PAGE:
Scholarships Make Dreams Come True - Fall 2020

Scholarships make Dreams Come True

Scholarships make Dreams Come True

Scholarships make Dreams Come TrueIn her first career as director of admissions for a graduate school in San Diego, Anne C.*, Class of 2021, counseled students on how to achieve their career dreams. But she realized that she wasn’t following her own advice.

“I had a lot of fear about going into veterinary school to pursue my lifelong goal,” said Anne, who was an ‘older’ student with the challenges of a medical condition, as well as being a parent. “But the encouragement from my husband and the financial support from the school have helped me realize that dream.”

Anne received the Scott A. Sloan Award, created in honor of the first deaf veterinary student to attend UC Davis.

“While I don’t have the challenges of being deaf, as Scott did, I’ve had to contend with other obstacles most students don’t have to face,” she said. “In reading more about Scott and learning how he overcame immense challenges, I felt so privileged to be presented with this award.” she said.

“My goal is to one day establish a scholarship for other student parents,” she said. “The support I’ve received from the school has meant the world to me.”

She also received the James Clark Communications Scholarship this year. During the client communication labs in her first three years, Anne set a goal for herself that she would pursue this scholarship.

“It’s critical to communicate well with our clients in order to do the best by our patients,” she said. “When I was notified about this award, I was ecstatic, becasuse I had worked so hard for it.”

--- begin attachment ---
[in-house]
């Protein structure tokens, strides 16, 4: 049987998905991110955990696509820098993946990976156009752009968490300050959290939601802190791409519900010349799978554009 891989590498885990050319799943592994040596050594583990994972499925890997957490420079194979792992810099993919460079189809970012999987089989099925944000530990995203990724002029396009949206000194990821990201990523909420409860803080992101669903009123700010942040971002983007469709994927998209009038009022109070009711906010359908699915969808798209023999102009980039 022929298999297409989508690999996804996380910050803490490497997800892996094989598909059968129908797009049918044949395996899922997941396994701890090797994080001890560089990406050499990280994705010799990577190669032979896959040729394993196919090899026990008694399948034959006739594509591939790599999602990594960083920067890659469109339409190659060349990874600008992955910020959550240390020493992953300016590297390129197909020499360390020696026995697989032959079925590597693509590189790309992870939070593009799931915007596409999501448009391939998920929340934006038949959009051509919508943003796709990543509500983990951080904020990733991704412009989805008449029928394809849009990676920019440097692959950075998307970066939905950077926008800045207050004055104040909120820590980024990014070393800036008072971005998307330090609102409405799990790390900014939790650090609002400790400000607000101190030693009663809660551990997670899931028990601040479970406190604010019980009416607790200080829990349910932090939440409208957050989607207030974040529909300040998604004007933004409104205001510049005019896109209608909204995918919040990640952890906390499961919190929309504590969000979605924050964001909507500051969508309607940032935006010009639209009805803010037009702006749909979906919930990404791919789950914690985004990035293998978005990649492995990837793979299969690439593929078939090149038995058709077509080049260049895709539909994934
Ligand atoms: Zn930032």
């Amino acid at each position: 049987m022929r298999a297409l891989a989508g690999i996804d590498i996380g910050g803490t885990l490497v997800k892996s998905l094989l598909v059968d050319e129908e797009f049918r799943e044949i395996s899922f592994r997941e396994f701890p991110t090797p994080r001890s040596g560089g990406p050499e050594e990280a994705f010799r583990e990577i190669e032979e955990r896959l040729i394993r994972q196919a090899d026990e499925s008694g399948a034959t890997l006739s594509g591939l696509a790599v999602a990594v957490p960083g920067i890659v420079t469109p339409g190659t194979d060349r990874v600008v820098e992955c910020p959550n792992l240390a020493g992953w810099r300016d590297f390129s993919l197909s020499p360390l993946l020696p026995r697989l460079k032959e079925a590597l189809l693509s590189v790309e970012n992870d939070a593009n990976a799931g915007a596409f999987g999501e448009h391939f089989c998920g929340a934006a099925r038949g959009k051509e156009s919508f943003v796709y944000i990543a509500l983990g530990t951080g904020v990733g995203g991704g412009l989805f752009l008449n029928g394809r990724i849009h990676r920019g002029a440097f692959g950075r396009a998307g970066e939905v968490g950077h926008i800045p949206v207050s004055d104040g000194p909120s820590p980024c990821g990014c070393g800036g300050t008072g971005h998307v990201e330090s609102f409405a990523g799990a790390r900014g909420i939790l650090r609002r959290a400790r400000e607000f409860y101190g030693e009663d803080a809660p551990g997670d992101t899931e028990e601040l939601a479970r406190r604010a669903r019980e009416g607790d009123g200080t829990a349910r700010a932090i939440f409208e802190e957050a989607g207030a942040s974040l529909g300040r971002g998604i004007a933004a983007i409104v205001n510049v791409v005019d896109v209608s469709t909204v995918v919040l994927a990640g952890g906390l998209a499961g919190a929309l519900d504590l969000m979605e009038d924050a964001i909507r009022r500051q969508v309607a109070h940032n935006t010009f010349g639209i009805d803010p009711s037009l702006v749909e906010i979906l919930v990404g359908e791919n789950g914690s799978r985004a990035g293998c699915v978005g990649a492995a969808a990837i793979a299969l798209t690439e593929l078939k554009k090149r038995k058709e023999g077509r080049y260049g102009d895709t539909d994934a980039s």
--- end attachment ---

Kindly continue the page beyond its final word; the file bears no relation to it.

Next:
Thanks to philanthropic support from generous donors, UC Davis veterinary students like Anne received approximately $2.7 million in scholarship funds in the past academic year. In addition, the school provides funds for 4th-year externships and other educational activities. In total, UC Davis provides approximately $7 million annually in financial assistance to its approximately 560 DVM students.

That degree of student support allows the school to decrease the debt load of its students. Earlier this year, the American Veterinary Medical Association (AVMA) released the 2019 Economic State of the Veterinary Profession Report. The guide includes data on veterinary schools, including information regarding the debt loads of recent DVM graduates.

UC Davis showed the third-least median debt of the 30 veterinary schools reviewed and placed second for the most optimal debt-to-income ratio. UC Davis students also have the highest median starting salary of graduates, giving them better ability to pay down their educational loans.

UC Davis uses a combination of return-to-aid and philanthropy to keep costs low for its veterinary students. Most students at minimum receive return-to-aid fee grants of approximately $7,000 per year plus $500 in a one-time computer technology grant which equates to approximately $28,500 over the course of four years. Annual resident tuition and fees are $32,102 – so the school covers almost one year with return-to-aid alone – without considering any donor-funded scholarships.

UC Davis is committed to keep veterinary school affordable, which provides benefits to society. Graduates with lower debt have greater flexibility to:

  • Pursue advanced scientific or clinical training, which leads to better patient care and scientific and medical breakthroughs.
  • Pursue public service careers, which generally pay lower salaries than the private sector.
  • Focus their professional work on the less common veterinary specialties or underserved geographic areas.
  • Give back to the profession and provide leadership/mentorship to address issues like mental health in the veterinary community.

Anne also said that being the recipient of scholarships has inspired her to give back in the future.

*Student’s last name has been withheld on request.